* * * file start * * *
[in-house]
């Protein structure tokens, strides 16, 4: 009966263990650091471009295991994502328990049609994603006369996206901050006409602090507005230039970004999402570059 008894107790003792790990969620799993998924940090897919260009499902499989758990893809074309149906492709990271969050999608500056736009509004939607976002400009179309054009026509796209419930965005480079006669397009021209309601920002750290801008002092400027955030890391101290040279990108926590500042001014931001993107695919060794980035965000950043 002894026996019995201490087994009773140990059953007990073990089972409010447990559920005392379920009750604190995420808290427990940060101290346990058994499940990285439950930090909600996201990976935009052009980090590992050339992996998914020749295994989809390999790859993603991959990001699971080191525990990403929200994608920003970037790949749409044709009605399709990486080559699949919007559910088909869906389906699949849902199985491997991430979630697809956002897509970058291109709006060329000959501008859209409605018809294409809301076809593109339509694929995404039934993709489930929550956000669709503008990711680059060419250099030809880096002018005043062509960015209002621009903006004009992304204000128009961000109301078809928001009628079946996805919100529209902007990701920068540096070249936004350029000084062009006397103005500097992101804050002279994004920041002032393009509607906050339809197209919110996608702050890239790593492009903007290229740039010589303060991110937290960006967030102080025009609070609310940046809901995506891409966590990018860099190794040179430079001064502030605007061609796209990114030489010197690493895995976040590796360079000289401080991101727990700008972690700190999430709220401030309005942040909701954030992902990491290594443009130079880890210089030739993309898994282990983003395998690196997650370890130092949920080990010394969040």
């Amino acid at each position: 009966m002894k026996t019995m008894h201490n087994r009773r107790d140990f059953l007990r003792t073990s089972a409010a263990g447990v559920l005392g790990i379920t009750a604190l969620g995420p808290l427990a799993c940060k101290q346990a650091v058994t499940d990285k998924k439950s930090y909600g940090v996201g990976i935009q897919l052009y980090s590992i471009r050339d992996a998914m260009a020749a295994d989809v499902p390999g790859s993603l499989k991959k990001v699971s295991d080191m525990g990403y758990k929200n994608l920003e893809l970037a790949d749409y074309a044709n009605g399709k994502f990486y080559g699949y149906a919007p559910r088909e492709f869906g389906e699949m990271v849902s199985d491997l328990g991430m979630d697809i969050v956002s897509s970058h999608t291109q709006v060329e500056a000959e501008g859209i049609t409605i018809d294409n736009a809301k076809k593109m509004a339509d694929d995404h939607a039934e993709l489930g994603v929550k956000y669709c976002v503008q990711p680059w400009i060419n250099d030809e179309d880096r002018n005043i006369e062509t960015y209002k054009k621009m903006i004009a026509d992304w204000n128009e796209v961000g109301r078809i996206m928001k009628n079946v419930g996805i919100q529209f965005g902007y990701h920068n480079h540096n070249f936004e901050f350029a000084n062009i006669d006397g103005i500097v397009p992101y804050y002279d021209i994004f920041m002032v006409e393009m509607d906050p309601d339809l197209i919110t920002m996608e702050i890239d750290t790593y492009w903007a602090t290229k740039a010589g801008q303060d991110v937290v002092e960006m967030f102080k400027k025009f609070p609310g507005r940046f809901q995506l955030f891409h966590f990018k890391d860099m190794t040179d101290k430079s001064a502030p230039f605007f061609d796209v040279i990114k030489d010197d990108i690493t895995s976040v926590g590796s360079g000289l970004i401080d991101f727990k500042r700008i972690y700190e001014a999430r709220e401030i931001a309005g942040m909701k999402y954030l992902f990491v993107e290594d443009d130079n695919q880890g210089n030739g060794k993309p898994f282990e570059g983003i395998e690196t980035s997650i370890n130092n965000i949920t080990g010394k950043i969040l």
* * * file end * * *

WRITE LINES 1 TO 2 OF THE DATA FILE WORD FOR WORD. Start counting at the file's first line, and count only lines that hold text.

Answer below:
[in-house]
């Protein structure tokens, strides 16, 4: 009966263990650091471009295991994502328990049609994603006369996206901050006409602090507005230039970004999402570059 008894107790003792790990969620799993998924940090897919260009499902499989758990893809074309149906492709990271969050999608500056736009509004939607976002400009179309054009026509796209419930965005480079006669397009021209309601920002750290801008002092400027955030890391101290040279990108926590500042001014931001993107695919060794980035965000950043 002894026996019995201490087994009773140990059953007990073990089972409010447990559920005392379920009750604190995420808290427990940060101290346990058994499940990285439950930090909600996201990976935009052009980090590992050339992996998914020749295994989809390999790859993603991959990001699971080191525990990403929200994608920003970037790949749409044709009605399709990486080559699949919007559910088909869906389906699949849902199985491997991430979630697809956002897509970058291109709006060329000959501008859209409605018809294409809301076809593109339509694929995404039934993709489930929550956000669709503008990711680059060419250099030809880096002018005043062509960015209002621009903006004009992304204000128009961000109301078809928001009628079946996805919100529209902007990701920068540096070249936004350029000084062009006397103005500097992101804050002279994004920041002032393009509607906050339809197209919110996608702050890239790593492009903007290229740039010589303060991110937290960006967030102080025009609070609310940046809901995506891409966590990018860099190794040179430079001064502030605007061609796209990114030489010197690493895995976040590796360079000289401080991101727990700008972690700190999430709220401030309005942040909701954030992902990491290594443009130079880890210089030739993309898994282990983003395998690196997650370890130092949920080990010394969040």